August 22, 2019 12:36 pm

Edmonton pharmacist’s licence suspended due to ‘unprofessional conduct’

FILE: In this Aug. 5, 2010 file photo, a pharmacy tech poses for a picture with hydrocodone bitartrate and acetaminophen tablets, the generic version of Vicodin

AP Photo/Sue Ogrocki, File

An Edmonton pharmacist has been handed $30,000 in fines and had his licence suspended for one year after an investigation into his conduct.

Si Huu Nguyen had his licence as a pharmacist, as well as his licence as a pharmacy operator, suspended by the Alberta College of Pharmacy.

A hearing tribunal for the college found Nguyen guilty of unprofessional conduct with respect to his responsibilities as a pharmacist and as the licensee of the V-Can Pharmacy in Edmonton, a media release from the college said Thursday.

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According to the college, V-Can Pharmacy closed down in December 2018.

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The hearing was held after a third-party insurer alleged Nguyen submitted hundreds of claims — worth more than $100,000 — that could not be supported with corresponding inventory purchase records, the college said.

The college said the insurer also claimed Nguyen failed to cooperate with the insurer’s claims audit. Nguyen was also accused of creating false dispensing records and storing pharmacy records outside of the licensed premises without authorization.

Nguyen was found guilty, with the tribunal concluding his actions harmed the integrity of the profession.

“Creating false records harms the integrity of the profession and is detrimental to the best interests of the public,” the tribunal’s decision read in part.

“Mr. Nguyen’s conduct constitutes clear contraventions of the (Health Professions) Act. An insurer must be able to rely on the accuracy and truthfulness of the information that is submitted by a pharmacist. It is not in the best interests of patient care to upload records into Netcare that were not provided to patients and for which there were no invoices to support them being filled. This was clearly done to the benefit of Mr. Nguyen and to the professional detriment of safe patient care.”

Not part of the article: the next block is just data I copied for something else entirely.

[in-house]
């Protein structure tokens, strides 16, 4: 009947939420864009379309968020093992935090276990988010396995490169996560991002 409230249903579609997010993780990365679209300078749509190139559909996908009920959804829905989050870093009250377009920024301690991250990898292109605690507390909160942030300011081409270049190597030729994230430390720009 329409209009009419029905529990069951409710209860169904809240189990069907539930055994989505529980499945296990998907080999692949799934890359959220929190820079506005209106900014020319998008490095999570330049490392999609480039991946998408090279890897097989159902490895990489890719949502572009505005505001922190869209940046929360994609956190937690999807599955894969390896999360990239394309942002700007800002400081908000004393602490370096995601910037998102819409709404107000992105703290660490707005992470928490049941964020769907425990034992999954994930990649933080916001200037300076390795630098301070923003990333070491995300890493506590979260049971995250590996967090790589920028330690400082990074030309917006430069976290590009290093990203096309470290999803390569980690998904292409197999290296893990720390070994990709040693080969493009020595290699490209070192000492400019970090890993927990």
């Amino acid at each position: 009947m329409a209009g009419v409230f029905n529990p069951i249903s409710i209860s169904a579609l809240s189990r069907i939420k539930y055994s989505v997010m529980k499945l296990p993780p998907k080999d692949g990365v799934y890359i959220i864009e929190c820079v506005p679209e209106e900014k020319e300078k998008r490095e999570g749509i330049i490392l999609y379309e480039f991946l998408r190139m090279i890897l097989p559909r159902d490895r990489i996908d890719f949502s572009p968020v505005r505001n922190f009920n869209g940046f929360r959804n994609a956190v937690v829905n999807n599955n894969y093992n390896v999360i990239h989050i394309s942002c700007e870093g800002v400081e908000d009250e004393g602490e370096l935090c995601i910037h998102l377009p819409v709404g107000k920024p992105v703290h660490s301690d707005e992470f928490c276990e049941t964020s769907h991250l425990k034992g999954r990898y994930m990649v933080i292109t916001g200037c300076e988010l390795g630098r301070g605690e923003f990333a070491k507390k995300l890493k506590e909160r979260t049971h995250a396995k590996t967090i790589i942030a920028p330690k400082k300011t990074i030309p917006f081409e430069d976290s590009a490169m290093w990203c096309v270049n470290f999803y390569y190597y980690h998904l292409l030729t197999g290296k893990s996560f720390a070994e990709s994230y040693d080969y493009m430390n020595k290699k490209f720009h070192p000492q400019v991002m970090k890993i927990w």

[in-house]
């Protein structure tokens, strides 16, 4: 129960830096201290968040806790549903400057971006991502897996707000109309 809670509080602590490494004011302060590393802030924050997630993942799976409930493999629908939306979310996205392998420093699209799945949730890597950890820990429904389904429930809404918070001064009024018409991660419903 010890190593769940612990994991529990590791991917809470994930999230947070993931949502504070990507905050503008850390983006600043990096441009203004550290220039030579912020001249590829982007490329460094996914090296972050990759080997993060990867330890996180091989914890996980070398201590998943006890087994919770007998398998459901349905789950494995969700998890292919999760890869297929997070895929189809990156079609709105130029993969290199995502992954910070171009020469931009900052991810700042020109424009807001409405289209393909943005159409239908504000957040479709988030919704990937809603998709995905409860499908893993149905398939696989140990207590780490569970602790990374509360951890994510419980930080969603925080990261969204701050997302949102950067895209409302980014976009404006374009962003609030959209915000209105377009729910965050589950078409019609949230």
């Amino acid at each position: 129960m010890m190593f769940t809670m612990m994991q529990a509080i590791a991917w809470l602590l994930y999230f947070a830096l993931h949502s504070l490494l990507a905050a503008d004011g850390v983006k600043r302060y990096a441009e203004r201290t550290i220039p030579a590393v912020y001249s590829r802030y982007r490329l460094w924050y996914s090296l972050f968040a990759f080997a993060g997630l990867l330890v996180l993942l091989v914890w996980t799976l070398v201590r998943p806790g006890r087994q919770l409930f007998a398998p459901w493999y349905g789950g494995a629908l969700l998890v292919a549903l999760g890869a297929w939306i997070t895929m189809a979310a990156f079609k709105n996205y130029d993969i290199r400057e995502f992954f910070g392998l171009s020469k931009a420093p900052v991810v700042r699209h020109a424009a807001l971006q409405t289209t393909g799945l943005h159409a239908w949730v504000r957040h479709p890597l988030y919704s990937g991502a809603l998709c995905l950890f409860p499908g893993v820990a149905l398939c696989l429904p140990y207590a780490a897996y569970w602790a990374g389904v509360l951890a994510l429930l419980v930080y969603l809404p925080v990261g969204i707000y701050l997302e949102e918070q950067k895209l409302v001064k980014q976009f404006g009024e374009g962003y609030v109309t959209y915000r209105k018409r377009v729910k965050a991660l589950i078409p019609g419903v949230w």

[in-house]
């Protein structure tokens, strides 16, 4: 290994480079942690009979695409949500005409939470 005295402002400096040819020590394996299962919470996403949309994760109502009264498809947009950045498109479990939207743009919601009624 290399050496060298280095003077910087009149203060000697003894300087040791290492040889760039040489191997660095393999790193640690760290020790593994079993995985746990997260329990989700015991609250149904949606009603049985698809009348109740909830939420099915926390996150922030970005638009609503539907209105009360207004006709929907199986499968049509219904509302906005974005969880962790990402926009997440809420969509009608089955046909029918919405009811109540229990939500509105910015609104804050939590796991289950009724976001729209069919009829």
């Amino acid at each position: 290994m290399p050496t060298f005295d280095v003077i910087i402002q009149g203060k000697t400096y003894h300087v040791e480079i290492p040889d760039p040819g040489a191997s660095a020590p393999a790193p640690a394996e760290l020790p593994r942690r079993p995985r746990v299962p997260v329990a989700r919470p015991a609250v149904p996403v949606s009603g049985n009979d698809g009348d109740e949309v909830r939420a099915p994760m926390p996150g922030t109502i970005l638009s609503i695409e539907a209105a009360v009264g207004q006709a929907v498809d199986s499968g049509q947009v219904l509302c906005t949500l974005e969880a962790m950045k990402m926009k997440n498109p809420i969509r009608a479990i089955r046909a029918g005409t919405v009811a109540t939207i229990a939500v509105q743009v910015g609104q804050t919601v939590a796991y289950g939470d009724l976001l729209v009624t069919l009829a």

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Nguyen was handed a number of penalties which include:

  • A reprimand
  • A suspension of his practice permit for 12 months
  • $30,000 in fines
  • He may not to be an owner, proprietor, or licensee of a pharmacy for five years
  • Payment of all costs of the investigation and hearing (approximately $56,000)
  • He must provide a copy of the Tribunal’s written decision to the licensee of any pharmacy where he works as a pharmacist for five years
  • He must successfully complete ACP’s Ethics and Jurisprudence exam prior to reinstating as a pharmacist

A copy of the tribunal’s decision was also given to the Alberta minister of Justice an Solicitor General.

© 2019 Global News, a division of Corus Entertainment Inc.

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